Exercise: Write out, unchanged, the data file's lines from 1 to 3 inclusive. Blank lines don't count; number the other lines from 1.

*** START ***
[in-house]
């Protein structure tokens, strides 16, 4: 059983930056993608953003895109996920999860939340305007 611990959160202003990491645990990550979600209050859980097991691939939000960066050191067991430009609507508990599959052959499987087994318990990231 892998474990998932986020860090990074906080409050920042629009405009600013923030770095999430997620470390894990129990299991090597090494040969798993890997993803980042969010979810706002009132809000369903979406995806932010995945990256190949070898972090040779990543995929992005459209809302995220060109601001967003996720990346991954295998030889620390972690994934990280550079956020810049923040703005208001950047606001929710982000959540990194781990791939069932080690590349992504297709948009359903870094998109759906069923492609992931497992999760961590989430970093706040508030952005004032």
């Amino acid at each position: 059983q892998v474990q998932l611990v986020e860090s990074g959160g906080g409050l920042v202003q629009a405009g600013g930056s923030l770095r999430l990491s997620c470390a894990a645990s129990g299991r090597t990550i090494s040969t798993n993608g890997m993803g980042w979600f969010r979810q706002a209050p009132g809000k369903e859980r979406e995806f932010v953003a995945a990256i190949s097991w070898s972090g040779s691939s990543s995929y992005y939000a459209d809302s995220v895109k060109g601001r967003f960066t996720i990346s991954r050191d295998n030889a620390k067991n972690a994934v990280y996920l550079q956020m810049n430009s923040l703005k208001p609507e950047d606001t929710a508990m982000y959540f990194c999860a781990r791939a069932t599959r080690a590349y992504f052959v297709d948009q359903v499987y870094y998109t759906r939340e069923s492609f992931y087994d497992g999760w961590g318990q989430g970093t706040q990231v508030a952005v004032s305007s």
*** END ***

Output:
[in-house]
């Protein structure tokens, strides 16, 4: 059983930056993608953003895109996920999860939340305007 611990959160202003990491645990990550979600209050859980097991691939939000960066050191067991430009609507508990599959052959499987087994318990990231 892998474990998932986020860090990074906080409050920042629009405009600013923030770095999430997620470390894990129990299991090597090494040969798993890997993803980042969010979810706002009132809000369903979406995806932010995945990256190949070898972090040779990543995929992005459209809302995220060109601001967003996720990346991954295998030889620390972690994934990280550079956020810049923040703005208001950047606001929710982000959540990194781990791939069932080690590349992504297709948009359903870094998109759906069923492609992931497992999760961590989430970093706040508030952005004032």
């Amino acid at each position: 059983q892998v474990q998932l611990v986020e860090s990074g959160g906080g409050l920042v202003q629009a405009g600013g930056s923030l770095r999430l990491s997620c470390a894990a645990s129990g299991r090597t990550i090494s040969t798993n993608g890997m993803g980042w979600f969010r979810q706002a209050p009132g809000k369903e859980r979406e995806f932010v953003a995945a990256i190949s097991w070898s972090g040779s691939s990543s995929y992005y939000a459209d809302s995220v895109k060109g601001r967003f960066t996720i990346s991954r050191d295998n030889a620390k067991n972690a994934v990280y996920l550079q956020m810049n430009s923040l703005k208001p609507e950047d606001t929710a508990m982000y959540f990194c999860a781990r791939a069932t599959r080690a590349y992504f052959v297709d948009q359903v499987y870094y998109t759906r939340e069923s492609f992931y087994d497992g999760w961590g318990q989430g970093t706040q990231v508030a952005v004032s305007s």